Yet for most of the games in his career Shelton has been an absolute non-factor in the offensive board-work because he’s so busy trying to find that oh-so-valuable chance to throw up some wild shot for his team because his coach told him to “keep stroking those bricks, they’re beautiful!” So I ask again, why in the world would you need a stretch-four when you can dominate the paint with him instead!? Can you simply imagine the numbers he may have put up on the boards had he been allowed to play where he should have been playing all along?
I could go on and on at just how confounded this idea is with D.J., but mostly I just wanted to get it on ‘paper’ that the strategic plans of our coach have gone a long ways in determining his fate. I’ve seen a few articles recently stating that Bone just had some ‘bad luck’ that changed the dynamics of his coaching career here at WSU. Let me tell you, while that may be true to some degree, there are many, many examples of terrible coaching decisions and strategies that played a huge role in his current status.
Multiple times he’s brought a guy off the bench to try and save a close game in the final moments or second half by jacking up 3’s. And I’m not talking they came in and started shooting with reckless abandon… no, multiple, specific plays were clearly drawn up to get these kids a shot at the basket in a game that had a hot hand or two already established. What’s the old saying, ‘if it’s not broke, don’t fix it’? Patrick Simon was victimized by that crude move against both Oregon and Washington, while Brett Boese and Will DiIorio were sacrificed this season in similar situations. And those are just the games I can remember that particular event happening.
His rest of players as they were streaking the Cougs into leads they rarely possessed always baffled me as well. This happened far too often to count and always seemed to come with the caveat that two or three other contributors to the hotness should come off the floor as well to all rest up together. Basically, I’ve never got Bone’s continued attempts to platoon multiple ‘groups’ that worked well together on the floor on any given night instead of just letting the players decide their time by playing well and staying on the floor. But also, this has always seemed to happen around the 8 minute mark of most any second half in which the Cougs look like they are in the game, (the time when you would generally want any ‘hot’ player on the floor).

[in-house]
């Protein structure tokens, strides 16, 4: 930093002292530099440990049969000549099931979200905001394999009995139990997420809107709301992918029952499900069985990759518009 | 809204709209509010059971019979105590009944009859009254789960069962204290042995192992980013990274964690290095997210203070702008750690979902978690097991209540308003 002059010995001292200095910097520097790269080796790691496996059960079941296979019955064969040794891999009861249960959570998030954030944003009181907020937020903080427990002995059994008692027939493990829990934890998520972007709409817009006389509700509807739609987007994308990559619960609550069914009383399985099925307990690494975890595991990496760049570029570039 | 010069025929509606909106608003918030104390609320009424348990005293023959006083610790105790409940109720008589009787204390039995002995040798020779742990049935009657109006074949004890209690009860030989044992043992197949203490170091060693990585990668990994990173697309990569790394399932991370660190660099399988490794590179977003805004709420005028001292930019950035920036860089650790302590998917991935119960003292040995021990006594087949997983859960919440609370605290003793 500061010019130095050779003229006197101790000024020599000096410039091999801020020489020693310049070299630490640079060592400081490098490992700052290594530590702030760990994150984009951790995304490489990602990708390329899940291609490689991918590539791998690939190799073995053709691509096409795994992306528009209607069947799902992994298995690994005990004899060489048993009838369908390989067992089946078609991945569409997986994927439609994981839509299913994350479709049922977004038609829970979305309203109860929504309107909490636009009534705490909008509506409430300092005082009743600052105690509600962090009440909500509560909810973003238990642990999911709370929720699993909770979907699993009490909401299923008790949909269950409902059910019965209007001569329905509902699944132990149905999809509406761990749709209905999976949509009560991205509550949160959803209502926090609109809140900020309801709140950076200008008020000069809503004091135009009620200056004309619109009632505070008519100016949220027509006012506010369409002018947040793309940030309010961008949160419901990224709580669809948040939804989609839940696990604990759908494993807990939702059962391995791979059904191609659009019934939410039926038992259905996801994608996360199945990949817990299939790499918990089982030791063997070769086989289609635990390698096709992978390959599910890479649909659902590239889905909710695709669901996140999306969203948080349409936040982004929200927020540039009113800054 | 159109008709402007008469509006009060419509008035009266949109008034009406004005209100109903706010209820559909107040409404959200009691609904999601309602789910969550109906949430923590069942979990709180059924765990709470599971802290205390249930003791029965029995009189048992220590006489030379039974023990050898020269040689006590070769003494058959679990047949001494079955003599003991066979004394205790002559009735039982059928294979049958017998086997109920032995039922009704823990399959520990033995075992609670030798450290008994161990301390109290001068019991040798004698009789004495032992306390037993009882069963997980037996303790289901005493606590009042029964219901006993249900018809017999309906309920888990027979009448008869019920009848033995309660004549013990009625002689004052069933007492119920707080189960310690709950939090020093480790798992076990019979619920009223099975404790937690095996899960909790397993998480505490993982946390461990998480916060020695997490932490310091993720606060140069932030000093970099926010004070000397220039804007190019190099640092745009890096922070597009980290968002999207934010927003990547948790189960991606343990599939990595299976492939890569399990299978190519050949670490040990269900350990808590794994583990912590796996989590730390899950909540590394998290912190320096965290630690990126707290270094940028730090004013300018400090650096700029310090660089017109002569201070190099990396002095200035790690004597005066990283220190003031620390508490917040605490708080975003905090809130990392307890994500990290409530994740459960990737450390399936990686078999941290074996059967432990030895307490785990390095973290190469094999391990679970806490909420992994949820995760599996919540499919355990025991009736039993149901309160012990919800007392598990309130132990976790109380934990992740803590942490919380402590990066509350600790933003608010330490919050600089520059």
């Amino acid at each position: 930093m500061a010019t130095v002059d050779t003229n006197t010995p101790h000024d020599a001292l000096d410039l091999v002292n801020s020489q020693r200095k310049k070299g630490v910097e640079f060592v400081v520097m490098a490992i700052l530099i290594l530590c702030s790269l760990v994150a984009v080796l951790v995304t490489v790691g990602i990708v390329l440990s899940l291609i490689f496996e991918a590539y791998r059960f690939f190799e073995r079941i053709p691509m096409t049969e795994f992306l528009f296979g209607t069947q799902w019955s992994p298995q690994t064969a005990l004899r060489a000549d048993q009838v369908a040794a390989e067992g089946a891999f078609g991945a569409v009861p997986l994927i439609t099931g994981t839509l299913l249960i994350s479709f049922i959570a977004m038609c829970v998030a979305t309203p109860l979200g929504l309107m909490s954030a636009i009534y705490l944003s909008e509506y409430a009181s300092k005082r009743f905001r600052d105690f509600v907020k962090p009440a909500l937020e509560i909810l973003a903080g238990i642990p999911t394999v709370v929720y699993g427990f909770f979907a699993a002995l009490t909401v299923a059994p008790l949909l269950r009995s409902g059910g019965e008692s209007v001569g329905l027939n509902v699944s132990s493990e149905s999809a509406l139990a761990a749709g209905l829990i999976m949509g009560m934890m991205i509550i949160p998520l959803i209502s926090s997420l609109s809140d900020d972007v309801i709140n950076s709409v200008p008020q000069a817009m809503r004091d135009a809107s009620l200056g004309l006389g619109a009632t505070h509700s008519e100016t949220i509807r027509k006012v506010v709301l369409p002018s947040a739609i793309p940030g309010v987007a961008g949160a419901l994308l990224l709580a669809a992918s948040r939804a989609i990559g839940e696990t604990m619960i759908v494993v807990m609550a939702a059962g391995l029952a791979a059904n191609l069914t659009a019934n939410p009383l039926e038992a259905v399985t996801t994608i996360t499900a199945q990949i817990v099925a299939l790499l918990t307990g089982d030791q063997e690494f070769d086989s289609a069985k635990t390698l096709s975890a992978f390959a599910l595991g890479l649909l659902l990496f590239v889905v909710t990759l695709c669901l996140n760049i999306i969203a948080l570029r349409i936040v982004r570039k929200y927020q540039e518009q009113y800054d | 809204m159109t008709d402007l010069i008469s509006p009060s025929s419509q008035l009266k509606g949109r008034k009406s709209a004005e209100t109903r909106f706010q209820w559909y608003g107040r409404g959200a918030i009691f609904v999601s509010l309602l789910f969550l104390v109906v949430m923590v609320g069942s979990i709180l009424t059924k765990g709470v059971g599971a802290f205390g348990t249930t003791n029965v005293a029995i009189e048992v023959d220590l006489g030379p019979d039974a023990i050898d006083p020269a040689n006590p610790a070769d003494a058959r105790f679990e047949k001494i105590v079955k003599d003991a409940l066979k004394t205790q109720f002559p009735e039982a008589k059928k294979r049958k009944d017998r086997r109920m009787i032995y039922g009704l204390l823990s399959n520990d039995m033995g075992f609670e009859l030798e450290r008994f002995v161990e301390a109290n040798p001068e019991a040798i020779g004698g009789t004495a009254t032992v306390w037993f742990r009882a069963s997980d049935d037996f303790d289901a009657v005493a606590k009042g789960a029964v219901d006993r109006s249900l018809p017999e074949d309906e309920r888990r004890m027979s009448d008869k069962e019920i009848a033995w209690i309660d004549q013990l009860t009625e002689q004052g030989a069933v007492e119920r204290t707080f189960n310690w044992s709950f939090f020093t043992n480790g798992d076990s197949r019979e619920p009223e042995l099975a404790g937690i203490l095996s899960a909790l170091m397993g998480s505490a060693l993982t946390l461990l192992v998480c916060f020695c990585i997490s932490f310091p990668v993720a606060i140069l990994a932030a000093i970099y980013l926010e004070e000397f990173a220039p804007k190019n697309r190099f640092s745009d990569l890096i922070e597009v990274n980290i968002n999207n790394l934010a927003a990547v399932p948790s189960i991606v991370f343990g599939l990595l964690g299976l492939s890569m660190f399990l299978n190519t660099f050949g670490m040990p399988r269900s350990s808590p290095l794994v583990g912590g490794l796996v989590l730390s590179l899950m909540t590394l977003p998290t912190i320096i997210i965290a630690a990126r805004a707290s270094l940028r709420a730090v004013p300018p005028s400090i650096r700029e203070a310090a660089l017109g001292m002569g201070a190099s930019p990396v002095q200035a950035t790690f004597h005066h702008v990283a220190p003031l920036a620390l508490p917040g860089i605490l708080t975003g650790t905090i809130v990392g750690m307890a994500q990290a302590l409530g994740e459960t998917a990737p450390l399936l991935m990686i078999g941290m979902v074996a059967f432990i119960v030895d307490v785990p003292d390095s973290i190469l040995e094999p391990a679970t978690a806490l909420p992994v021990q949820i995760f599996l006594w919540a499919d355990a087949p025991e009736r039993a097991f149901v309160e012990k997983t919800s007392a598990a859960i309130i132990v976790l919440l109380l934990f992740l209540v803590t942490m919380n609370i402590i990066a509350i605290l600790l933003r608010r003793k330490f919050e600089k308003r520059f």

I guess the given rest is for the final push, but by that time, the game has normally gotten away after a 5 minute drought because nobody good at shooting was on the floor in hopes of creating some late magic. What’s worse, those players are generally no longer hot and therefore come back in even colder than their subs were, creating the ultimate double-negative effect that so often plagues Bone’s teams these past 5 years. It happened as far back as Klay Thompson and far too often with Faisel Aden, now DeVonte Lacy and so on.
Using timeouts and subbing appropriately in the first half has also been an issue, creating other issues with being able to actually keep your stars on the floor late in games…
But I ramble.
Whatever, you’ve probably seen all this yourself. I suppose by next Wednesday or at latest Thursday late evening it’s unlikely to make any difference, except that coach Ken Bone will have run his course with such inquisitive decisions. Maybe a kid like Jalen Canty can come in and become what I always hoped for D.J. Shelton to be in the paint at WSU. Here’s to hoping Bill Moos can find a coach that would know how to use him properly.